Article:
Drizzle one tablespoon olive oil into a roasting pan, arrange the vegetables cut side down in a single layer, drizzle with the remaining oil, and pop into your pre-heated oven. Cook undisturbed until you have some nice charred bits, by which time your tomatillos will likely have collapsed into a mush. Finely mince the jalapeno, roughly chop everything else, and add the vegetables plus any remaining juice to a mixing bowl.

  • 2 cobs of corn, niblets sliced off and cobs reserved for stock
  • 1/2 bunch cilantro, finely minced
  • juice of 1 lime
  • salt and pepper

Stir in the remaining ingredients, including a generous amount of pepper and salt to taste. Let sit in the refrigerator for at least an hour. (Overnight is fine.)

Black Bean and Corn Salsa Verde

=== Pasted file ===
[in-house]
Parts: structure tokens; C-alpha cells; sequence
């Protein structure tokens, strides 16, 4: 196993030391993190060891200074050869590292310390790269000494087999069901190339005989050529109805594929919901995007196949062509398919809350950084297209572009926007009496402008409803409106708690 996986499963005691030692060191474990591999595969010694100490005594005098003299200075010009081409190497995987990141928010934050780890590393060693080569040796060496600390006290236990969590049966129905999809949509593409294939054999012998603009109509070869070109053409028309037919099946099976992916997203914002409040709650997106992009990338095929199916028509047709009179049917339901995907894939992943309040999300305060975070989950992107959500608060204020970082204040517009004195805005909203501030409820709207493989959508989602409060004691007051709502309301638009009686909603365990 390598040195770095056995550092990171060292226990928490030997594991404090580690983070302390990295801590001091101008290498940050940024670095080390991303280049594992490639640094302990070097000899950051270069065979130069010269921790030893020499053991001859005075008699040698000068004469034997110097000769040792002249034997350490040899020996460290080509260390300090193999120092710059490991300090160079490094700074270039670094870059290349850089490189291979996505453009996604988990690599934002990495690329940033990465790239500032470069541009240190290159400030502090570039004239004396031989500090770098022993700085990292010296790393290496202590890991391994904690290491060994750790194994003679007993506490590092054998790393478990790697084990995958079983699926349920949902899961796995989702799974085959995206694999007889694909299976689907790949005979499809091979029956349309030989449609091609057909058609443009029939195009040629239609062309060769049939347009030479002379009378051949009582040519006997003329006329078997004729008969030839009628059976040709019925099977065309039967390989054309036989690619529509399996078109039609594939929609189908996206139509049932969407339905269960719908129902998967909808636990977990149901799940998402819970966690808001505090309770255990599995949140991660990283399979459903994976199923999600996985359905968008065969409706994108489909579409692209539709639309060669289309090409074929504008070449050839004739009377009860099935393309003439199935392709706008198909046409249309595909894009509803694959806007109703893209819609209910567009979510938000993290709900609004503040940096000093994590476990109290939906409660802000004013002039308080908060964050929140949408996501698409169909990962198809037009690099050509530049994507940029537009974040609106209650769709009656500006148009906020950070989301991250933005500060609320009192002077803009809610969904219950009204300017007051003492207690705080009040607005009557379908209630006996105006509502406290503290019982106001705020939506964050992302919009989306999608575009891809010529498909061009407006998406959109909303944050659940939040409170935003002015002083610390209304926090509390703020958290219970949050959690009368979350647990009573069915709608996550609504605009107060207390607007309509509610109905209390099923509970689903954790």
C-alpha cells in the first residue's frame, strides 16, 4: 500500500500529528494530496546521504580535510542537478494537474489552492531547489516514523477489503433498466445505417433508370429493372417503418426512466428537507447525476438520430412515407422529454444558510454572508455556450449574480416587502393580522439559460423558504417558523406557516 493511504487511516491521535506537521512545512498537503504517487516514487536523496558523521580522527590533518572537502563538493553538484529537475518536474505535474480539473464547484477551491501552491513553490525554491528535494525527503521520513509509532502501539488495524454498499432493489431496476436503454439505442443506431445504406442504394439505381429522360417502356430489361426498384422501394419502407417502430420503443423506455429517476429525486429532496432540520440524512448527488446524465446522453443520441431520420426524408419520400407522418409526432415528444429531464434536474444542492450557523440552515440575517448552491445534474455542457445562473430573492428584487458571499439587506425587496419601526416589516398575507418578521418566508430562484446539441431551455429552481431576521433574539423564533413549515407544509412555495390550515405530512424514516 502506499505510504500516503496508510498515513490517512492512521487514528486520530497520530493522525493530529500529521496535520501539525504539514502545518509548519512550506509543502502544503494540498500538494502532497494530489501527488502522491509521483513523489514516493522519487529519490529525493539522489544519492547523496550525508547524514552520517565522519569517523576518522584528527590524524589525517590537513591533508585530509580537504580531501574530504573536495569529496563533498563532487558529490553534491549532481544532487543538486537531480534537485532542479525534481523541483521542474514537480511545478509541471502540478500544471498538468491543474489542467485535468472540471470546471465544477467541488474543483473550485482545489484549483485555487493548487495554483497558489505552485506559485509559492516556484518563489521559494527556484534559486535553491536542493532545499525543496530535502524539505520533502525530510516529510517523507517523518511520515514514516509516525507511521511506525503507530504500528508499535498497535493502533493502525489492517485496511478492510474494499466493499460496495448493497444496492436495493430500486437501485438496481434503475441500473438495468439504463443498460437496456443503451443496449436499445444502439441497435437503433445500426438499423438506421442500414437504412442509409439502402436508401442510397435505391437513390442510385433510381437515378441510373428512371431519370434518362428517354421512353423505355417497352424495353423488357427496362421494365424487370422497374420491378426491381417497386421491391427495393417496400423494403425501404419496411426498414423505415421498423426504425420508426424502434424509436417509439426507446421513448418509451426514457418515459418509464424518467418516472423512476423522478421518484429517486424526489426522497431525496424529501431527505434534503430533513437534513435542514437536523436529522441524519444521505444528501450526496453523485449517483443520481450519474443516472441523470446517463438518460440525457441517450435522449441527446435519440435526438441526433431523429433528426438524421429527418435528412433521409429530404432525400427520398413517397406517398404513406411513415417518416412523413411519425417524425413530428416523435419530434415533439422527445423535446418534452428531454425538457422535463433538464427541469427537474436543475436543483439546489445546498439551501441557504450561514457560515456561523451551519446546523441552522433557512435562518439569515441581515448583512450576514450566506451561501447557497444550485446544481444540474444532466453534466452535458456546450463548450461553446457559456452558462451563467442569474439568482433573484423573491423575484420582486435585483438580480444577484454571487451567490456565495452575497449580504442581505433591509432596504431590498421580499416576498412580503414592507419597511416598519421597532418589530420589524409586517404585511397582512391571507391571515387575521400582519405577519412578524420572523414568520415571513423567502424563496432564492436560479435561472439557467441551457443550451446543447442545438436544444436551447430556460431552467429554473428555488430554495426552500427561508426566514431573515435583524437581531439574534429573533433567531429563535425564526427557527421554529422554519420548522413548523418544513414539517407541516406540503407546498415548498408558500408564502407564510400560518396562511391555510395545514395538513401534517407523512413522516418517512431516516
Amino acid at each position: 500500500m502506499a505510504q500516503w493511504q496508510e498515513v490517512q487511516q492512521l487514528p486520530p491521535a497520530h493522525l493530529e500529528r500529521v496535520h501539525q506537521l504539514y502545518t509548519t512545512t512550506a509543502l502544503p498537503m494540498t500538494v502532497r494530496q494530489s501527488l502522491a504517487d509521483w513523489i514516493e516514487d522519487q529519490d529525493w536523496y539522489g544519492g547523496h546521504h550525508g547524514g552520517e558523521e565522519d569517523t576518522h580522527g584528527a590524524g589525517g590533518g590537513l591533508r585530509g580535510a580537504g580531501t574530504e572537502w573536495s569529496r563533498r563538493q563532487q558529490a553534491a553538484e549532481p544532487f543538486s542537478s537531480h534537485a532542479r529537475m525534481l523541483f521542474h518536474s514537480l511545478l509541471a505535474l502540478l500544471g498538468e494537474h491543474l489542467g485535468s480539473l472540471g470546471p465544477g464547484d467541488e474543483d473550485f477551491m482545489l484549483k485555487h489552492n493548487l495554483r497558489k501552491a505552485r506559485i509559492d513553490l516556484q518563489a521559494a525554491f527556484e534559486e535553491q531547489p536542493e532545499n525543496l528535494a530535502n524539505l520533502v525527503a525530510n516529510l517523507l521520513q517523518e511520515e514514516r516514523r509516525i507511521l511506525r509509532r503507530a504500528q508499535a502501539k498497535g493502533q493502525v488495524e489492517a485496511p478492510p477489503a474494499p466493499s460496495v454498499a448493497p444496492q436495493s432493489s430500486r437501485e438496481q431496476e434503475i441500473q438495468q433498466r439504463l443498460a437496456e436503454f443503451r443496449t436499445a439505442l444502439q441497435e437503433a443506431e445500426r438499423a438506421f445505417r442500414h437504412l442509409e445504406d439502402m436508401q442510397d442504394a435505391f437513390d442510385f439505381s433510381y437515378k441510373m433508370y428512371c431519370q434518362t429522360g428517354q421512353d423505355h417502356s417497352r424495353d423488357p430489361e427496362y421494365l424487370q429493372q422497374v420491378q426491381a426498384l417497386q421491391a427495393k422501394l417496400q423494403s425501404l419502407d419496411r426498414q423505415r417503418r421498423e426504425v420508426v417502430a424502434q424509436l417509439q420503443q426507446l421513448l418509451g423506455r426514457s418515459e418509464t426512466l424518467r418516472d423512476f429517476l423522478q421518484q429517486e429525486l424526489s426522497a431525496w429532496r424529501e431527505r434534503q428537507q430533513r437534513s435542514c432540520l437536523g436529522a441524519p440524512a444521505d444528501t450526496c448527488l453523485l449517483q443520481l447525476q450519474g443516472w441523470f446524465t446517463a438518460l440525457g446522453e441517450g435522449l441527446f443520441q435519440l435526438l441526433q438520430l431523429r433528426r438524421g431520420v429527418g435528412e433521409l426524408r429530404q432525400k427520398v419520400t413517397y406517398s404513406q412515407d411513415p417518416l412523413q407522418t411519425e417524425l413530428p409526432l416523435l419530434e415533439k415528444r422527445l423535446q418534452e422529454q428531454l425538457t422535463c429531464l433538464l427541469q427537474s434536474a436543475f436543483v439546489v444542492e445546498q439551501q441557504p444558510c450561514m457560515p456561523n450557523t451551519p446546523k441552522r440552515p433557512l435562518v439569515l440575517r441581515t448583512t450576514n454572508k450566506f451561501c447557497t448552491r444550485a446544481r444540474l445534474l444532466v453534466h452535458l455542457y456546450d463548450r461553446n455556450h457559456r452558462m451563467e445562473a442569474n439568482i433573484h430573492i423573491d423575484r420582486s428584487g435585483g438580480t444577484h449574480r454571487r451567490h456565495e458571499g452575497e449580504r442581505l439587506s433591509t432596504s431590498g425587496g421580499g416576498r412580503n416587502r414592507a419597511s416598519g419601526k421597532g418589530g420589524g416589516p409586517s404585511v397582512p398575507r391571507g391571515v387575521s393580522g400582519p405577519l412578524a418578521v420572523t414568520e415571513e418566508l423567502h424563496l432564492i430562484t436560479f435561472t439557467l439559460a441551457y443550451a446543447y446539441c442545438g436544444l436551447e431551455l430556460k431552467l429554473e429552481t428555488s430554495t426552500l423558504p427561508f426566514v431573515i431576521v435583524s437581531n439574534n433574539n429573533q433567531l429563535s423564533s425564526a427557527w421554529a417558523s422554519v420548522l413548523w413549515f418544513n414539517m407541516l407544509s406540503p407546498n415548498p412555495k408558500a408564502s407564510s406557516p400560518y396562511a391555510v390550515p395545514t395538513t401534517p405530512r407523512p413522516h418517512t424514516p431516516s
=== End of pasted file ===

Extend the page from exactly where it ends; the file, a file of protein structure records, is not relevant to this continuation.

Serve this as you would any salsa–as a dip with tortilla chips, as a condiment with grilled fish or meat, etc. I ate some with scrambled eggs nestled inside corn tortillas.

Breakfast Tacos

Swiss Chard & Black-Eyed Pea Salad

My nephew Wally is mad cute.

Sick Wally

He is also a vector for disease. I have been rocking the same glazed eyes and runny nose for the past week (though I fear they’re not quite as cute on me). By Friday my cough had reached a new level of intensity, rendering sleep a challenge. In the wee hours of Saturday morning, desperate to feel that something other than my cough was “productive,” I set some black-eyed peas to soaking.

I had big plans for Saturday, but a pounding headache and sheer exhaustion compelled me to stick close to home. Luckily, I had those black-eyes peas, a fridge full of vegetables, and friends who were game to scrap our night out in favor of supper on my roof.